In 2012, the original book, What’s Your Purple Goldfish? – How to Win Customers and Influence Word of Mouth, was released. This happened shortly after the time that I walked away from my job at a Google subsidiary to fry chicken for free at a fast casual restaurant startup in remote South Carolina.
For three and a half months, I provided pro bono consulting to the developing chain and worked in operations to learn the ropes of management (as hourly restaurant jobs had helped me pay for college). In the interim, I slept on an old college couch wedged between a ping pong table, and a mini fridge full of stale Miller Lite.
Most people would say that I had verifiably lost my mind, and most people would be right.
All I knew is that the service industry had my heart, and that I was meant to serve others through remarkable food, drink, and service. I felt called to devote my life to the hospitality industry in the form of leadership, purpose-centric service, and people development. People were counting on me to add value to their lives, and I had to make it work one way or another.
That’s where it all started, and I’ll always remember where I came from. Those humbling moments in our lives that help us define who we are, how we grow, and our ability to serve are everything. When is the last time that you’ve examined your “couch”?
I’m happy to say that everything got better. Flash forward a few years and I had become a full-fledged restaurant operator. One day, a manager at another one of our restaurants, Matt, told me that he had met Stan Phelps. Matt raved about Stan’s business insights and offered to let me borrow his copy of What’s Your Purple Goldfish? that Stan had given him. I picked the book up and I immediately felt compelled to shoot Stan an email.
I felt as though Stan had emptied out the contents of my brain and put them in a book as our ideals were strikingly similar. Shortly thereafter I started researching Stan’s work and found that he had just published an article about our restaurant and, lo and behold, the “lagniappe of the day” was one of my video newsletters.
Side note: I’m still waiting for Stan’s apology for unauthorized use of my “amazing” creative work but that’s a topic for another day.
Stan and I met about a month later and found out quickly that we both believed that the best way to differentiate in a “sea of sameness” was through touching the hearts and minds of the people that you serve. We hold that people that are congruent in their beliefs and actions inevitably attract one another.
But why is this so important?
Consider Friedman’s theory which states that the sole purpose of business is to provide a return to shareholders. This is the basis from where KPIs and quarterly dividend returns come from. Most of us accept this principle at face value, but the problem with this philosophy is that there’s never enough of a return and executives get caught in a perpetual quarterly return cycle. For better or worse, ROI and profits are what validate the efficacy of leadership in most businesses.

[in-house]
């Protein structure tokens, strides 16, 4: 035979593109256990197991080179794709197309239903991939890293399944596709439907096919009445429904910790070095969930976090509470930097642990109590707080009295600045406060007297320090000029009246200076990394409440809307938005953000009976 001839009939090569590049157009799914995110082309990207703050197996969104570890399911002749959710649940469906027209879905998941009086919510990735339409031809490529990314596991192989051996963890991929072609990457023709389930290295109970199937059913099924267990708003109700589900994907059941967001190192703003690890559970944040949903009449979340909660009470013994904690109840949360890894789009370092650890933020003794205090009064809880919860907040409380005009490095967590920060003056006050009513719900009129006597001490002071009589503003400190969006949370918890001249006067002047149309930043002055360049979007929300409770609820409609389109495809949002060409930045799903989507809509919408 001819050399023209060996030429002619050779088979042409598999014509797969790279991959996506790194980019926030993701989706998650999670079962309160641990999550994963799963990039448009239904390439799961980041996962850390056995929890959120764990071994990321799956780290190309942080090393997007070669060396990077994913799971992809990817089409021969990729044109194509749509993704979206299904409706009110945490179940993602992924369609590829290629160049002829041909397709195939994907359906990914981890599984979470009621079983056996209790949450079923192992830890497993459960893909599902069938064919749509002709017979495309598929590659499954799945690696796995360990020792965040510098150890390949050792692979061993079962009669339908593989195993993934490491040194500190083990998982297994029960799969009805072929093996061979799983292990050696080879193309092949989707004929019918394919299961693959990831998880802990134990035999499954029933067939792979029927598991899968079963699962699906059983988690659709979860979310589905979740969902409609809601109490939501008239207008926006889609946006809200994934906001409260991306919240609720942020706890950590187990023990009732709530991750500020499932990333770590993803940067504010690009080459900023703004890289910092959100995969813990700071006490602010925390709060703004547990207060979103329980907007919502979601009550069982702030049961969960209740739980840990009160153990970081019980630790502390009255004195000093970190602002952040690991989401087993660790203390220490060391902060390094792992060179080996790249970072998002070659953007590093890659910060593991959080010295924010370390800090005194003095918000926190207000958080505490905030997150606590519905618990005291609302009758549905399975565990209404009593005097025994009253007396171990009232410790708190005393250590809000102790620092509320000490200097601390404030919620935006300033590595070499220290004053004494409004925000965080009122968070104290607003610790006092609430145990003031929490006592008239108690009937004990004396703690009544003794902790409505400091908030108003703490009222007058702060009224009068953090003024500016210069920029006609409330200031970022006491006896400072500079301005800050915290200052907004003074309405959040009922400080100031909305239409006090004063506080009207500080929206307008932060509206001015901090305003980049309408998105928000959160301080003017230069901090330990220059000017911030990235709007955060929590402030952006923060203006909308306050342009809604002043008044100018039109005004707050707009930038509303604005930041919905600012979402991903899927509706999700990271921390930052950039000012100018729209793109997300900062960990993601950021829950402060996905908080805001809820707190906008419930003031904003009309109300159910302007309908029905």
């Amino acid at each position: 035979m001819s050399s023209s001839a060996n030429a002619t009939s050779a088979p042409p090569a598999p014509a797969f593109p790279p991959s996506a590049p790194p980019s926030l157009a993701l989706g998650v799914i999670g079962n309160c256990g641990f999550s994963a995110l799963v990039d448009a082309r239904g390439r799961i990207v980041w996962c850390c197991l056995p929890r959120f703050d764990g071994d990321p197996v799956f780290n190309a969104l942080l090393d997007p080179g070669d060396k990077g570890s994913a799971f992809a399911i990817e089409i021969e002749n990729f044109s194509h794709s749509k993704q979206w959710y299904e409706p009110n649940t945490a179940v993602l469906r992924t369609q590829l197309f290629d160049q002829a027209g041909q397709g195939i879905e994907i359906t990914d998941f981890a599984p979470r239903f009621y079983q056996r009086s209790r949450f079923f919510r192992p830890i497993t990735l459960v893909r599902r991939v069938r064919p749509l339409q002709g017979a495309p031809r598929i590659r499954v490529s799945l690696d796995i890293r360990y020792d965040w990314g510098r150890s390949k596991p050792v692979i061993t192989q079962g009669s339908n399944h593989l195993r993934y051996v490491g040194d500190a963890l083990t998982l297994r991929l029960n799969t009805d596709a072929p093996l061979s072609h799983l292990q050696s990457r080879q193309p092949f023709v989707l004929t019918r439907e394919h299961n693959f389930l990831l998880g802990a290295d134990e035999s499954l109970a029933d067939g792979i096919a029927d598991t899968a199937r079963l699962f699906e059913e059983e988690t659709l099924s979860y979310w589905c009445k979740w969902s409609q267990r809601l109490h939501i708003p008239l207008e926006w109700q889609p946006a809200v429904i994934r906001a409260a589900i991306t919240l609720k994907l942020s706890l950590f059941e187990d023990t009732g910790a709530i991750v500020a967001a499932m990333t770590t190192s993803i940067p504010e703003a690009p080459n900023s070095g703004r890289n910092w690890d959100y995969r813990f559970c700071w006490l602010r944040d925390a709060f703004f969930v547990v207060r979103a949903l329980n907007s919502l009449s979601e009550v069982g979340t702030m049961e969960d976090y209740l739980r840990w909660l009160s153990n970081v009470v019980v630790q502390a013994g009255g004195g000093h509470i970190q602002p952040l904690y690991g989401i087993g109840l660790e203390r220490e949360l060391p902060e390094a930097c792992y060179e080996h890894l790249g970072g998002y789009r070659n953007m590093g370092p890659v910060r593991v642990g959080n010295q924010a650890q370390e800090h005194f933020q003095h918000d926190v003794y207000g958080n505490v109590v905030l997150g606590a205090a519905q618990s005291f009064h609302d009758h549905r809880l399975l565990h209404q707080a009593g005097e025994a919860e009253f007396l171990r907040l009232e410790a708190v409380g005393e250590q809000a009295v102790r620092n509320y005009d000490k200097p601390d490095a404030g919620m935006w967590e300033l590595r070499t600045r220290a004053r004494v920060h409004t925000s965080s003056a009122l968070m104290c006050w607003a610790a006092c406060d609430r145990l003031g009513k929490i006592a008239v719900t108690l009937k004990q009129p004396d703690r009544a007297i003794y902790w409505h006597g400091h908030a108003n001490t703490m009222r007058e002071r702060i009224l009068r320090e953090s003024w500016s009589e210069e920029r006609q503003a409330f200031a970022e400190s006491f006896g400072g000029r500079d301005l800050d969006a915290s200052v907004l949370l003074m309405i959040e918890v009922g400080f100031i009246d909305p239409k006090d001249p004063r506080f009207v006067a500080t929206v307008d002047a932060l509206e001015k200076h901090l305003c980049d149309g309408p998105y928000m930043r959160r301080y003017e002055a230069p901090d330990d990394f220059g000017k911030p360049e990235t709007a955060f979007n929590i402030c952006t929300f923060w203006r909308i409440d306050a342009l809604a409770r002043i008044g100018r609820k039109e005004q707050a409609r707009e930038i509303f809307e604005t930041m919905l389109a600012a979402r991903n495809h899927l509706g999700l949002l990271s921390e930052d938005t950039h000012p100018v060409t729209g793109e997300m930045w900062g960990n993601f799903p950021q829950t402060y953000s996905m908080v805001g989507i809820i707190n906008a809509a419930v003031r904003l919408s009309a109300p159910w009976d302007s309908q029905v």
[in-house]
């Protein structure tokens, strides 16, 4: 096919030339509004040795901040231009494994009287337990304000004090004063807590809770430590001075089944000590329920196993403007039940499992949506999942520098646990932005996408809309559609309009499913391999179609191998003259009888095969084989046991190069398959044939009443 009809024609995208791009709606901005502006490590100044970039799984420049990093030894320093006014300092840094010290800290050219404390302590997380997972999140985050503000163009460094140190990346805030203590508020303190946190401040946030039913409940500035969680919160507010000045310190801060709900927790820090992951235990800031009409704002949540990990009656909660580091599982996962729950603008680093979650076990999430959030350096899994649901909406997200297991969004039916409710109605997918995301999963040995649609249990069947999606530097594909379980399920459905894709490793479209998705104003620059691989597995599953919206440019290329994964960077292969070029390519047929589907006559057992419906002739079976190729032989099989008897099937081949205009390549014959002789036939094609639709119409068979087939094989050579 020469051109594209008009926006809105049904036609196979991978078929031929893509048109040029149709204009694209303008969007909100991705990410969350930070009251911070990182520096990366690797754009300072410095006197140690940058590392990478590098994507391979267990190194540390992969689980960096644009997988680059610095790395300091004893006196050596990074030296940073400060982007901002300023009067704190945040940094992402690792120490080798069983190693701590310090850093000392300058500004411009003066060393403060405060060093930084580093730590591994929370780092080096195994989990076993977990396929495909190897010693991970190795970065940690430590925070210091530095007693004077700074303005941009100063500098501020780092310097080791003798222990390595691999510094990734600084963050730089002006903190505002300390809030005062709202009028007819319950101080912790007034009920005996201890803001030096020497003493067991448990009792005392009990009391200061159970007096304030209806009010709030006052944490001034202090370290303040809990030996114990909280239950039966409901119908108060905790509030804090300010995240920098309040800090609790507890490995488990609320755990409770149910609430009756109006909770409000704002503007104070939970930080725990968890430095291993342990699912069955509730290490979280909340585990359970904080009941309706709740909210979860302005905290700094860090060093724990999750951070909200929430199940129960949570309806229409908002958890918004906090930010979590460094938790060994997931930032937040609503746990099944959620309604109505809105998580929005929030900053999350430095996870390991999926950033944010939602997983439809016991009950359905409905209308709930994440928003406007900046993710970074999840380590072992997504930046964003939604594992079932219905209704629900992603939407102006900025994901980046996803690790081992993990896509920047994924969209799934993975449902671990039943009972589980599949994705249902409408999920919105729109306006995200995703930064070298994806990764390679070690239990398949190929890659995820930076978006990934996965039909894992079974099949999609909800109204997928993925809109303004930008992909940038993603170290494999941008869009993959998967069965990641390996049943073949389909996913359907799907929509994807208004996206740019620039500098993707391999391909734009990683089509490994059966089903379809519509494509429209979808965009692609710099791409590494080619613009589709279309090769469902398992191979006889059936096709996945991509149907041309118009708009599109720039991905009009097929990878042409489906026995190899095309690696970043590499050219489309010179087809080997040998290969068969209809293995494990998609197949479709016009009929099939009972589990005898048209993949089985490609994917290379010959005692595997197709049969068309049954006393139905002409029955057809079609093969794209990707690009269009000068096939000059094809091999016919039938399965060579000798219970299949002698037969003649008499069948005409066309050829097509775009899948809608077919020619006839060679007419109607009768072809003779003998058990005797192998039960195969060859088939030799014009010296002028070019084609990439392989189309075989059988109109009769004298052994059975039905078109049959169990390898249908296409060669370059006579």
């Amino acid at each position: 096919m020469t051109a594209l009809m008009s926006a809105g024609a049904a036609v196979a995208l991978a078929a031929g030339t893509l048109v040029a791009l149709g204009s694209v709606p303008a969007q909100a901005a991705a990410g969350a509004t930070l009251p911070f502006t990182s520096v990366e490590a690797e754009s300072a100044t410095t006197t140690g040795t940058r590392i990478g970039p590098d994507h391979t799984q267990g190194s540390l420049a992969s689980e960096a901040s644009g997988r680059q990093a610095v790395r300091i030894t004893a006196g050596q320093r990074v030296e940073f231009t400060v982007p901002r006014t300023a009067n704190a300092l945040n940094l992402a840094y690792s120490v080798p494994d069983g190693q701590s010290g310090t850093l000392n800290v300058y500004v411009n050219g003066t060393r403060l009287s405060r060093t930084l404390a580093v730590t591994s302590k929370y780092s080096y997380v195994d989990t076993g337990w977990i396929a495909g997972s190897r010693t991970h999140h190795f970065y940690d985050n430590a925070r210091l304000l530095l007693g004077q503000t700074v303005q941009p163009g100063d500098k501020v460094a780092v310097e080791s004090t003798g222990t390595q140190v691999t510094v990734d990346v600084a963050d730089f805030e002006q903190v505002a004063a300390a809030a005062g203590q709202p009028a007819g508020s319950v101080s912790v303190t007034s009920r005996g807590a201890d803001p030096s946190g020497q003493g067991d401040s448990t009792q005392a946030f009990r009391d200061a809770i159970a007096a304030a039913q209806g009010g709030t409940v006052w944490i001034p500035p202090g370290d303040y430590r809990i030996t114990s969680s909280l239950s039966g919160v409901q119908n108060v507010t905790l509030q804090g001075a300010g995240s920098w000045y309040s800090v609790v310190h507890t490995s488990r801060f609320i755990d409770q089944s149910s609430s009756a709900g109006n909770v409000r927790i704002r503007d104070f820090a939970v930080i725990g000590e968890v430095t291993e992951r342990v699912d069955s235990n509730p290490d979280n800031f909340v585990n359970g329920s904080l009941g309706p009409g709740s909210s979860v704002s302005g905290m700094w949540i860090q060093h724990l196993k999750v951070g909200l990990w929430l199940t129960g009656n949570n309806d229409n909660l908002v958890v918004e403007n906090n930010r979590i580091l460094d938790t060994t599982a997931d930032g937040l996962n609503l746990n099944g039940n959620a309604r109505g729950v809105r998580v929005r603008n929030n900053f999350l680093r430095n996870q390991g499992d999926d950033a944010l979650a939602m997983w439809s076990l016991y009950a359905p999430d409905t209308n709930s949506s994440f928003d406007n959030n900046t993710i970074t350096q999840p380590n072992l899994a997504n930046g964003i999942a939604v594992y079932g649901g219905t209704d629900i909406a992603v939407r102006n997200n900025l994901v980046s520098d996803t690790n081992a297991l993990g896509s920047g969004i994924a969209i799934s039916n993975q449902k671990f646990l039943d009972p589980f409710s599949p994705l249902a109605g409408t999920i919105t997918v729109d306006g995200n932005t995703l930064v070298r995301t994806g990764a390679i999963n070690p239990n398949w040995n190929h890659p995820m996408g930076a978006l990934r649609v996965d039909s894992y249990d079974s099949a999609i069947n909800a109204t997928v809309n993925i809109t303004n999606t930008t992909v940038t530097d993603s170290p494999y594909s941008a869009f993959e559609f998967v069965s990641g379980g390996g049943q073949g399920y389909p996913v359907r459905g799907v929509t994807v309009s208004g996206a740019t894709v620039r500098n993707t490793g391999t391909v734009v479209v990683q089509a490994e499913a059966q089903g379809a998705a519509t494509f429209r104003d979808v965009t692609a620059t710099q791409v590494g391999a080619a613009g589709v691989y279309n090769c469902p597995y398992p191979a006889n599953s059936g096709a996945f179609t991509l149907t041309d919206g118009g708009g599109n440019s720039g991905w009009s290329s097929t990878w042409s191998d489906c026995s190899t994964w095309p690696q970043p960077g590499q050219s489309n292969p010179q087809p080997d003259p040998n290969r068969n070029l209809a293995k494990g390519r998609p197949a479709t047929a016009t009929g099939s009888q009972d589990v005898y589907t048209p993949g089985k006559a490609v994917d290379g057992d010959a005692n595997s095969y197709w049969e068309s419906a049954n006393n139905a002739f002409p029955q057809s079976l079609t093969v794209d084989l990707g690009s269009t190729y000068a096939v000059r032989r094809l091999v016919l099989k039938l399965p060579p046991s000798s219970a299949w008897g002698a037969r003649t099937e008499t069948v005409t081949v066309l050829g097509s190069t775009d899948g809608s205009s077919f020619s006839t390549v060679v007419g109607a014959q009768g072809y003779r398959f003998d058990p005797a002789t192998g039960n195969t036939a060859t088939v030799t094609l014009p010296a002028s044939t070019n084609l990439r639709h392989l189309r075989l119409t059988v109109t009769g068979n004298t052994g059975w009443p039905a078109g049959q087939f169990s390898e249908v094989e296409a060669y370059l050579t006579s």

I’m sure you’ve witnessed this firsthand where quarterly top-line sales and bottom-line efficiencies have to be established. In my estimation, most companies choose the quick and easy route to drive top-line sales by discounting their brand and give just to get. To establish bottom-line core competencies, companies typically hack at the product, labor, and physical plant which all, in turn, diminish in quality and damage morale.
At the end of the day, sales cure all and there needs to be strategy to drive people in the door, ensure that they’re coming back, and makes your customers feel compelled to tell others about your remarkable experience.
In order to drive traffic, your first inclination is probably to start dedicating your budget to advertising in order to reach the masses. However, consumer attention has never been more fragmented and the value of traditional advertising has decreased significantly. I say “value” because advertisers provide a tremendous service but it’s too expensive, does not clearly correlate to top-line, and doesn’t capture attention despite how they might sell it.
Consumers now have millions of ways to spend their time…
Are we really bold enough to think that our message is so special that people will drop whatever they’re doing to pay attention to us? Do we believe that our customers put our businesses on some sort of pedestal and all clamor over the opportunity to share our newest promotion with their friends?
Perhaps we need to selflessly serve others and care first.
I would equate this principle to brushing your teeth. If you brush your teeth quickly and haphazardly every so often, then you’ll get the job partially done. Perhaps there are even some “quick fix” solutions that you can utilize such as mouthwash, white strips, and an annual cleaning.
In short, everything looks great on the outside, but the foundation is crumbling. It’s those that are willing to brush thoroughly, floss, and show dedication in their daily upkeep that will still have a beautiful set of teeth when they’re 80 years old while your competition is soaking their dentures in cleansers (if they haven’t already died of tooth decay).
The only possible thing that we can do to stand apart is to intentionally touch the hearts and minds of the people that we serve on a daily basis. All it takes is the willingness to consistently adapt to today’s business landscape and allocate the resources necessary. You owe it to yourself to be able to fail, test, and continually improve.
Your people are counting on you.
Today’s Lagniappe (a little something extra thrown in for good measure) – Check out this oldie but goodie from Seinfeld illustrating a classic customer service failure. It’s a great reminder basic execution should always remain the foundation when we go to serve others.